The book of Acts is Luke’s account of the new life that erupted when God raised Jesus from the dead. It’s about the disciples learning to follow again, and you can barely recognize them anymore. At first they were scattered and confused, with their emotions swinging from fear to joy and back, and from sorrow to wonder and doubt. But not anymore. Take Peter, for example. It’s the day of Pentecost, and the crowds gathered in Jerusalem just heard the disciples tell the whole world the great things God has done. They’re bewildered: “Aren’t they all Galileans? How is it that each of us can hear them in his or her own native language?” They’re amazed, they’re astonished. Now Peter stands up to address the crowd, and you know this isn’t something he’s done a few times before. So you’d expect him to stammer a bit, grope for words, take a while to find his groove, but no. He delivers a polished sermon, flawlessly composed, complete with lengthy quotes from scripture, without notes, and all at nine o’clock in the morning. And to top it all off, Luke tells us that those who accepted what he said were baptized, and some three thousand persons were added that day. One sermon – and three thousand lined up to be baptized! Does Luke think this is how you inspire believers to talk in public about what God has done? Is that his idea of a pep talk for preachers? In the next verse, Luke turns the spotlight, and now we get to take a good look at the congregation:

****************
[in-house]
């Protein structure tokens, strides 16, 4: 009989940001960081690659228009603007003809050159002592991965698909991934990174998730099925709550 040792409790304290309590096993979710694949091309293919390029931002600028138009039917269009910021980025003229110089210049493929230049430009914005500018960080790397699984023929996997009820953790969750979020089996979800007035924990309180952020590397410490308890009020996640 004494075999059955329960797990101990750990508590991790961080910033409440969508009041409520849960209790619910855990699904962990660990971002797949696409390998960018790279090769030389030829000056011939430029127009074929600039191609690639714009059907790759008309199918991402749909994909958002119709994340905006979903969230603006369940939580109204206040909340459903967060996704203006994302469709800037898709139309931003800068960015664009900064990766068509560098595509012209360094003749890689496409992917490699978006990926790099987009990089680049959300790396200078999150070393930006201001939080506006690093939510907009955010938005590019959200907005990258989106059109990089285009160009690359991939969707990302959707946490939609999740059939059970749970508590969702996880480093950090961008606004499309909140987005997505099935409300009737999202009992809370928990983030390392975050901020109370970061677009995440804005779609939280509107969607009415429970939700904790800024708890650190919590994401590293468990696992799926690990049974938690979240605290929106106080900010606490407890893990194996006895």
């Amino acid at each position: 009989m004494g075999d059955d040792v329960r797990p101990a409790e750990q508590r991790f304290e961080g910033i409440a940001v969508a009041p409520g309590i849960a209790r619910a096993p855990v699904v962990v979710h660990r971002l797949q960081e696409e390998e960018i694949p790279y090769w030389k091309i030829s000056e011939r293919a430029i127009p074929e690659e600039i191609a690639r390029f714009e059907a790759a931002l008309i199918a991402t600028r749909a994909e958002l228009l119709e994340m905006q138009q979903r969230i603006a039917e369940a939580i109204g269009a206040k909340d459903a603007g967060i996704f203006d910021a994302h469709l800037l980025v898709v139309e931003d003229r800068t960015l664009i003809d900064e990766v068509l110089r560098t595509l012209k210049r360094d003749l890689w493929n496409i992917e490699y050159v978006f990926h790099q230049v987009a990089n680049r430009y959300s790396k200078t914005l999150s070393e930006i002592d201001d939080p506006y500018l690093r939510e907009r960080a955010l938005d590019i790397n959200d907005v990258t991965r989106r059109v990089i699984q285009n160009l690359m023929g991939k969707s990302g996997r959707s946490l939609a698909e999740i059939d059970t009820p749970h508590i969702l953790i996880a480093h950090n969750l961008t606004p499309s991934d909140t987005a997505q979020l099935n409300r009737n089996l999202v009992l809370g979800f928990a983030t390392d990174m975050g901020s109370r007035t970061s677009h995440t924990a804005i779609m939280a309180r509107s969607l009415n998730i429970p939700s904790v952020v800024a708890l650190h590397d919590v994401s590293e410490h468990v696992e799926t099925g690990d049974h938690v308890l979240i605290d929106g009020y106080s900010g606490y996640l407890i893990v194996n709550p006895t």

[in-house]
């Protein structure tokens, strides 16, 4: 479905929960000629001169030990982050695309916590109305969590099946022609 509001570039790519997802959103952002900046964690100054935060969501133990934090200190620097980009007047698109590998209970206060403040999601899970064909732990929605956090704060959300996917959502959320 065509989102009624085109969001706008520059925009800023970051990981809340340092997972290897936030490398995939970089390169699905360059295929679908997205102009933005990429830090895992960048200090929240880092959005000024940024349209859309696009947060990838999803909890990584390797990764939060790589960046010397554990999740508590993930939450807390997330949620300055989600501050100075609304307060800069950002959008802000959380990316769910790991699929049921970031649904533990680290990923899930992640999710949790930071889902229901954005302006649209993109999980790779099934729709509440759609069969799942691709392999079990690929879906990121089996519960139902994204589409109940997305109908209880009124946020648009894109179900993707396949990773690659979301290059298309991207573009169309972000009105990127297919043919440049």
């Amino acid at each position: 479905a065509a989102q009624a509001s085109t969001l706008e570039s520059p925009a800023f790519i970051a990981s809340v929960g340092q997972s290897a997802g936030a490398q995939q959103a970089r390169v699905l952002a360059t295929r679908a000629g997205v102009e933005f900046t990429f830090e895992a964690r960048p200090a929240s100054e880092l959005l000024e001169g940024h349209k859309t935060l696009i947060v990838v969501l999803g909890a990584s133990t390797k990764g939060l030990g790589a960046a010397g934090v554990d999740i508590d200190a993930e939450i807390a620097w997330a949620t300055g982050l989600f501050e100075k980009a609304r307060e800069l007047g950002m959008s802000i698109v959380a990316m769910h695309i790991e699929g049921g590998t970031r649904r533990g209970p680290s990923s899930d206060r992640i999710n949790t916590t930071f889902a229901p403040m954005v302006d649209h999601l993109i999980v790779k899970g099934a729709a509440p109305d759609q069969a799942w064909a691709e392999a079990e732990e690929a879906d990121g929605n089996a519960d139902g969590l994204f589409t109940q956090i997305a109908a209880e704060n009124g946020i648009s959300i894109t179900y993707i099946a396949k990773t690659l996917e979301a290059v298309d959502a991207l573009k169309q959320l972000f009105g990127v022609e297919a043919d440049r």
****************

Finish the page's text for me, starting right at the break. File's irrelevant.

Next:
They devoted themselves to the apostles’ teaching and fellowship, to the breaking of bread and the prayers. All who believed were together and had all things in common; they would sell their possessions and goods and distribute the proceeds to all, as any had need. Day by day, as they spent much time together in the temple, they broke bread at home and ate their food with glad and generous hearts.
Beautiful, isn’t it? A few years ago, in a class at a seminary down in Atlanta, one of the students said,
“This text reminds me of the little mimeographed booklet that one of the old saints in my home church wrote. It was on the history of our congregation, and reading what she wrote you’d think that our church was the most loyal and faithful congregation in the world. Every minister was wonderful, and there was never a troubled moment.”
Loyal. Faithful. Wonderful. Never a troubled moment. The professor who taught the class continued to spin that thread:
Sometime in the life of almost every congregation some member with a long memory, a grateful heart, a little time, and a typewriter [has] put together a hand-stapled booklet with some title like “Providence Church: A Century of Faith and Service.” If one reads such a local history one will characteristically encounter paragraphs like this:
In 1938 Providence Church called Emerson Langley to be the new pastor. His first week in his new charge, he preached a weeklong series of revival services at the church, and the whole town was present. Never had the people of Centerville heard such powerful preaching. Everyone was impressed, all were spiritually renewed, many joined the church, and the whole community was buzzing with admiration for Providence’s new minister and his wife Irene, a constant helpmate.